We have no issue with Palmetto or Seville being cut at this height either and looking good. Especially Seville as unless installed incorrectly (in full sun) then you are most likely using it on a partially shaded or shaded lawn and leaving it long of course allows for more of the leave structure for root depth as well as photosynthesis. For those of you planting Seville in full sun you had better be ready to have a extra spongy lawn in a couple of years especially if the home owner is a active waterier and also it seems to be much more spongy in full sun if the fert company is using a quick release fertilizer.

In many lawns that have patchy growth patterns cutting tall allows all the turf to catch up and eventually a lawn that once looked patchy because of irregular growth now look like carpet.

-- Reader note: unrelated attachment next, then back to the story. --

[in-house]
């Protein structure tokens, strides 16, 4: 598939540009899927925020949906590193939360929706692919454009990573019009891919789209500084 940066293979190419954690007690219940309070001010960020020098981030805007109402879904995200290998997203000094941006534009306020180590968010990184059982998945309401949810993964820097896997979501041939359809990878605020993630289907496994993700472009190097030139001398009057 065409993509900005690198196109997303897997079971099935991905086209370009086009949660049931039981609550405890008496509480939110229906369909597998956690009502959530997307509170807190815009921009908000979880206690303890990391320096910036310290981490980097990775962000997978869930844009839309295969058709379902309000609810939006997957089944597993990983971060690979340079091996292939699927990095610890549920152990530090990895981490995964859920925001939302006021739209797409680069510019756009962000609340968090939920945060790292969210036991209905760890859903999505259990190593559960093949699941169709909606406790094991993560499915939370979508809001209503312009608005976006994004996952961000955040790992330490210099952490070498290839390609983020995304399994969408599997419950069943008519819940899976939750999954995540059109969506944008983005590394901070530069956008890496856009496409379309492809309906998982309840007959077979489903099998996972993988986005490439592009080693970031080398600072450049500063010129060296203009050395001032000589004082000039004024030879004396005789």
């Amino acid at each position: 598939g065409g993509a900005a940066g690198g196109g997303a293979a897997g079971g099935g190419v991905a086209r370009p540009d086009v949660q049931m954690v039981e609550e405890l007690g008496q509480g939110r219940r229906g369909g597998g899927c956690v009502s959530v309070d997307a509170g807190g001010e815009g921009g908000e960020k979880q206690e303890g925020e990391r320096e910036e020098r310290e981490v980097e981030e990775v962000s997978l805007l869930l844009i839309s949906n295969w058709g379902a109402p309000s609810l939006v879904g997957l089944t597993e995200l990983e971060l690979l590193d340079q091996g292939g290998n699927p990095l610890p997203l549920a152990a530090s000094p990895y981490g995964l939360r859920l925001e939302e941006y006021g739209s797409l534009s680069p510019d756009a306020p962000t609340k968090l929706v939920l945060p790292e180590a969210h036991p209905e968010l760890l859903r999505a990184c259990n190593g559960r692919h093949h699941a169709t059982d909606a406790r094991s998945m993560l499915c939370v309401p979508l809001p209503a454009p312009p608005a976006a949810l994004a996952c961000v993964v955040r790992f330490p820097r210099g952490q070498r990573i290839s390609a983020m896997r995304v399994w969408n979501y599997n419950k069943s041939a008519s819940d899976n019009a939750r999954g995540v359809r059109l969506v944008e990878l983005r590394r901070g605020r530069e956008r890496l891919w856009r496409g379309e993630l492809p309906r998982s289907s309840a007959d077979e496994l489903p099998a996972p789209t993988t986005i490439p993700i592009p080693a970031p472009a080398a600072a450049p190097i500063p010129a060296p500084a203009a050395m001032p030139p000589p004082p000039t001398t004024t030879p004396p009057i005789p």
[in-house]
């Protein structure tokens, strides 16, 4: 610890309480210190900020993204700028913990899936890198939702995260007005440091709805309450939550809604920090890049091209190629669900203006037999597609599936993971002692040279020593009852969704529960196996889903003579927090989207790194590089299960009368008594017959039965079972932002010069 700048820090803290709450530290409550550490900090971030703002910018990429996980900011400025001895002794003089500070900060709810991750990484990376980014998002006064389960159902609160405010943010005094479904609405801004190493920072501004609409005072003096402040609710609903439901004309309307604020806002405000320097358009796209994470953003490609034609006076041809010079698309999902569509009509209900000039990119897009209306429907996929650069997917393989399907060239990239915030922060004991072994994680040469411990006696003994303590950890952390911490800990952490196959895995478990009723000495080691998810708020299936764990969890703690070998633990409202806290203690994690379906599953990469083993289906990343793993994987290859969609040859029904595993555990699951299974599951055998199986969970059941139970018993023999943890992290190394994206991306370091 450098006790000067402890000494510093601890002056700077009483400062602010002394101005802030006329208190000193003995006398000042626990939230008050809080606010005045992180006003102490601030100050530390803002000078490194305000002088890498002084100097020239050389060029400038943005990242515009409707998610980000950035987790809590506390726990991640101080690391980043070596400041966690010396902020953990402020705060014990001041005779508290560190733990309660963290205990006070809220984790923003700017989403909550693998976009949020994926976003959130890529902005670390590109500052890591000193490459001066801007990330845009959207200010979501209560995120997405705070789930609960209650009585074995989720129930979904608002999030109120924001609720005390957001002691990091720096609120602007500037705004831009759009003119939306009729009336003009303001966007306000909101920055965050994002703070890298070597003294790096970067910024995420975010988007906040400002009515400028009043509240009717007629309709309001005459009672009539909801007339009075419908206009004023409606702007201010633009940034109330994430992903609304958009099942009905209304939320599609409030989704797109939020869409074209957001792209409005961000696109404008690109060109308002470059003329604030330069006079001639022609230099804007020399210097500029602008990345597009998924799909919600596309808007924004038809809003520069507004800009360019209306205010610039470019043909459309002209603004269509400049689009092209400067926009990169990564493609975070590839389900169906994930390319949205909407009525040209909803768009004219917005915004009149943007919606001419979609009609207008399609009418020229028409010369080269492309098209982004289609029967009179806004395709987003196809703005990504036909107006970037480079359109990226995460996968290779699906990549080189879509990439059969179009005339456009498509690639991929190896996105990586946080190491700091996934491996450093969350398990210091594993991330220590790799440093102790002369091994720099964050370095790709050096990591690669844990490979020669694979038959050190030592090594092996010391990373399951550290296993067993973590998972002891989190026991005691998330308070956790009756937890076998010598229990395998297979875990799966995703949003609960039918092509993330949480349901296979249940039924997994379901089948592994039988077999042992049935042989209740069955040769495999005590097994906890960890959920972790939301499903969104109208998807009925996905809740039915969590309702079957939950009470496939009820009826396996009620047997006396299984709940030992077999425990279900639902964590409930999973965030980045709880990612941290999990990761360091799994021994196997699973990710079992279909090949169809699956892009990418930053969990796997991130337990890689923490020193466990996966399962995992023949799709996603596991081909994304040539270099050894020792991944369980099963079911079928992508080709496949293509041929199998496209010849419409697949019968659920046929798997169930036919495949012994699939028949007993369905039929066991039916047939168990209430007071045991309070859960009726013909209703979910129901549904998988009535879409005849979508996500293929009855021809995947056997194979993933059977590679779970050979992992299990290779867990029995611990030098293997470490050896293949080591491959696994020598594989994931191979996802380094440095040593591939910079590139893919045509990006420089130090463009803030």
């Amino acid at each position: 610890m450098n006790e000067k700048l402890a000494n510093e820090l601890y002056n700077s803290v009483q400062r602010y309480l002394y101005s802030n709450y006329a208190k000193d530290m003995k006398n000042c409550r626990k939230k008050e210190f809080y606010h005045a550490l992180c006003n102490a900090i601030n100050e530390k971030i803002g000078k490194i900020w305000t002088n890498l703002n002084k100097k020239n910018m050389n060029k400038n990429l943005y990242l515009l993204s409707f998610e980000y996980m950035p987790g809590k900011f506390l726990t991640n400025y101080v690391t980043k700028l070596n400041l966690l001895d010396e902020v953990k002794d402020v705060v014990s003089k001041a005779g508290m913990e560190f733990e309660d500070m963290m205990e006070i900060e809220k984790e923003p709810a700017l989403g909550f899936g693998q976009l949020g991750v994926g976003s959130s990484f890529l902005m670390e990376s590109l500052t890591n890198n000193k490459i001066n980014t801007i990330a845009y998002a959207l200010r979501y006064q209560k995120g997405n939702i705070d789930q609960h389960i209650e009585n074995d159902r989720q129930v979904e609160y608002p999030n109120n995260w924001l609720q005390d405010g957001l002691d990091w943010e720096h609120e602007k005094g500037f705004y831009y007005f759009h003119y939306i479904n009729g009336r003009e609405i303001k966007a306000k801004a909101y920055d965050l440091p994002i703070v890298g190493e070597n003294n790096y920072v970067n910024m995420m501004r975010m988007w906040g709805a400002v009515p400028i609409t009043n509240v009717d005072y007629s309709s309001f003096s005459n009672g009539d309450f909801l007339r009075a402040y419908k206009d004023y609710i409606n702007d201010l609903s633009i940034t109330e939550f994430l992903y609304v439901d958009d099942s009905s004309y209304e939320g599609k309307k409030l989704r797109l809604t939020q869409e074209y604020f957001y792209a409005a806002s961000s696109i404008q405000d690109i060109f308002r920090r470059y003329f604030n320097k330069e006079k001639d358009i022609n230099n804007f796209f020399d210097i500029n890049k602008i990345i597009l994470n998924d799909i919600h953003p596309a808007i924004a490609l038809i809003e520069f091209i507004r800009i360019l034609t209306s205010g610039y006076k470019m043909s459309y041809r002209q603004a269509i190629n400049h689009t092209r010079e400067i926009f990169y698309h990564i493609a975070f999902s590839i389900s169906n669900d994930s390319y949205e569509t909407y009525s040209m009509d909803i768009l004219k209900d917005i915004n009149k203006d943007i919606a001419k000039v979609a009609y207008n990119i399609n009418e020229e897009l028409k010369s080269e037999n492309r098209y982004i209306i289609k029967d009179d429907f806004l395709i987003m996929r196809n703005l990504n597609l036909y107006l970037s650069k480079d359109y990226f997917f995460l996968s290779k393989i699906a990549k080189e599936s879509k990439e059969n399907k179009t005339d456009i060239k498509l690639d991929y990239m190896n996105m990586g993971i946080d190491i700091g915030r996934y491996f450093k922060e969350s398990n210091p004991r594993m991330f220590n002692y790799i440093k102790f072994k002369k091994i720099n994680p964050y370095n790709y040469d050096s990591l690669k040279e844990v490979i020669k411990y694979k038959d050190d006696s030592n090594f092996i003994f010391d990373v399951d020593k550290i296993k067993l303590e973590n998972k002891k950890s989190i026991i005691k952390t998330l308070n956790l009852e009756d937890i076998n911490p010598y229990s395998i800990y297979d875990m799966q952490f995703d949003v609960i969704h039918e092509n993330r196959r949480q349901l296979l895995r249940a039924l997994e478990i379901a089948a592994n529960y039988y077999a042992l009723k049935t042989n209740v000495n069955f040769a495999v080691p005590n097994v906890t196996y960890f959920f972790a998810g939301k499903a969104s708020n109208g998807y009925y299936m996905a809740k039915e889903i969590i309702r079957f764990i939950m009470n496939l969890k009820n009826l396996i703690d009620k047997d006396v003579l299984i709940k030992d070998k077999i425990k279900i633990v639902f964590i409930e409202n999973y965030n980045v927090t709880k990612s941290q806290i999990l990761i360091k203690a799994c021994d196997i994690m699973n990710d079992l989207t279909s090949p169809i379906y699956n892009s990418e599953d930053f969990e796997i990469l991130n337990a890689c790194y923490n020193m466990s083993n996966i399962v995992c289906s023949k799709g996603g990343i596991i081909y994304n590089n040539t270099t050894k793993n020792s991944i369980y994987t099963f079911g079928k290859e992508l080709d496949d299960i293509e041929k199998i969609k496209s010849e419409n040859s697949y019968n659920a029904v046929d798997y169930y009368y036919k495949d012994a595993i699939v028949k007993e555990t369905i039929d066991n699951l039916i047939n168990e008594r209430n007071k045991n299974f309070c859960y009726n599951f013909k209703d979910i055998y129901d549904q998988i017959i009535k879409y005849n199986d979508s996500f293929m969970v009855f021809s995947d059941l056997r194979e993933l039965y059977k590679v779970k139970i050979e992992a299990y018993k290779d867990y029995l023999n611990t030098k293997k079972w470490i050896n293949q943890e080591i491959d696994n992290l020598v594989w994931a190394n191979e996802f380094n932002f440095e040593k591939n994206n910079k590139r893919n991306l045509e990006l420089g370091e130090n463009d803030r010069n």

My only reservation about cutting this tall during rainy season is if the lawn has a history of severe GLS fungus. A good sections of lawns will start showing signs of this disease during the rainy season and I have never gotten a confirmed answer from anyone as if cutting too high during this period may lend conditions that favor this disease as by cutting this high you are also potentially limiting air movement through the leave structure. I would appreciate hearing from any PCO that would want to give their thoughts on this possiblity.
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  #12  
Old 05-20-2012, 10:59 PM
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unkownfl unkownfl is offline